24 April 2019 | TheLittleSongbird
Good behaviour for reward
The twenty fourth story from the first volume of Brothers Grimm's 'Kinder- und Hausmärchen', 'Frau Holle' may not be one of my favourite stories or fairy-tales, being one that was introduced to me when quite a bit older rather than being one of those growing-up-with stories. It is however a very interesting story from a thematic standpoint and teaches good and important lessons that are valuable and relevant today still. Do like it very much, especially for the titular character who is very memorable and iconic.
DEFA's 1963 version of 'Frau Holle' is one of a number of a fairy/folk tale adaptations made in East Germany, some better and more popular than others but they are worth the look and better done than most fairy/folk tale adaptations, regardless of their age. 'Frau Holle' is not one of the best of them, do prefer 'Heart of Stone', 'Three Wishes for Cinderella' and 'The Singing Ringing Tree' for examples, but it is still nicely done and follows the original closely and with respect.
It takes time to get going and there are times where it did feel on the stagy side, sometimes feeling more of a filmed stage version.
Although suitably spiteful, Katharina Lind overdoes it a little as Pechmarie.
However, it is a nice-looking, if very simple, adaptation of 'Frau Holle'. The production design is suitably rustic and colourful and didn't look simplistic, while it is beautifully shot in colour that never looked too drab or garishly gaudy. Budget limitations show at times but not in a way that looks amateurish. The music didn't feel at odds with what was going on and fitted while not always enhancing.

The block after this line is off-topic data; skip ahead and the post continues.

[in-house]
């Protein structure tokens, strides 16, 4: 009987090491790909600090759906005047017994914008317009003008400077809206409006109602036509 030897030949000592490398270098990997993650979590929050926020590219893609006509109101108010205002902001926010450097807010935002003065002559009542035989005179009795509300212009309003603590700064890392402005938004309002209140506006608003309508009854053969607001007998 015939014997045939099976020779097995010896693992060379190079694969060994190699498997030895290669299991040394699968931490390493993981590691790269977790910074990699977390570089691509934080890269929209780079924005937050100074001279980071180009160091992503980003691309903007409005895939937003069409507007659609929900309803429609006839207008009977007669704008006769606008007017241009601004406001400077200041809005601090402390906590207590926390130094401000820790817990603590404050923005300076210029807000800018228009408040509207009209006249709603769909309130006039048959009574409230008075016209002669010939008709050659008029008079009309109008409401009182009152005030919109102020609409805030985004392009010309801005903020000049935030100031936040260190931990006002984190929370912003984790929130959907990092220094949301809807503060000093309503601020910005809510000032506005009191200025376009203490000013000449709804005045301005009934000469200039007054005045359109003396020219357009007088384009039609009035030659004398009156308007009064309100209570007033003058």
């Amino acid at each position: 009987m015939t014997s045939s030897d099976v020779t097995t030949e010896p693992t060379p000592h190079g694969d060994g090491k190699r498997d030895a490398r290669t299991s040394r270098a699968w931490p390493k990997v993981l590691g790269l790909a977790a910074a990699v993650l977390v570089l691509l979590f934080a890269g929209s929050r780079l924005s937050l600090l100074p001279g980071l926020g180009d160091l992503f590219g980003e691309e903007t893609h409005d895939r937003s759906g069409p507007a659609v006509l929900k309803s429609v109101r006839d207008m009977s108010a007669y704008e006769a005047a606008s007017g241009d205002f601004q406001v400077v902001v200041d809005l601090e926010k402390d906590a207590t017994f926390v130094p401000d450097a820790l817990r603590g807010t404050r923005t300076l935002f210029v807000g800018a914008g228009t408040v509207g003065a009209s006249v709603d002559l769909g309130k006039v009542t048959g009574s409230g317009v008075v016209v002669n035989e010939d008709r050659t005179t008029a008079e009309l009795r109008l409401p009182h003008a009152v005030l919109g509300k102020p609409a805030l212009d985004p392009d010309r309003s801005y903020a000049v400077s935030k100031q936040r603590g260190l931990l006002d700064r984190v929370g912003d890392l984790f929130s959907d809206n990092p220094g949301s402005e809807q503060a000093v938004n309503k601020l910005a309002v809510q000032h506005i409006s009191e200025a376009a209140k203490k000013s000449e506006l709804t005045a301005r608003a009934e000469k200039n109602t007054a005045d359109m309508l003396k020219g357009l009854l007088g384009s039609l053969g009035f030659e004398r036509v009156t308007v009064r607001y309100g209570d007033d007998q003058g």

Writing doesn't become too cheesy or camp, while being fun enough to stop the treatment of the story from being taken too seriously. When it got going, the story had immense charm and was engaging, it was easy to follow without being too simple and nothing childish or too scary. It is a respectful as an adaptation as is the spirit, even if at times dramatically it could have had a little more kick in spots. Generally it didn't feel too long, with 'Frau Holle' not being as slight as other fairy-tales so there is more story in it, and scenes didn't feel padded out.
'Frau Holle's' characters are immensely engaging. Identified every step of the way with Goldmarie and Frau Holle herself is both benevolent and mysterious. Much of the acting serves the adaptation well, especially Karin Ugwoski as Goldmarie with Mathilde Danegger also the embodiment of Frau Holle. Elfriede Florin is an appropriately nasty step-mother and doesn't overplay too much.
Summing up, a worthwhile watch and a good way to introduce one to the story if one doesn't know it already. 7/10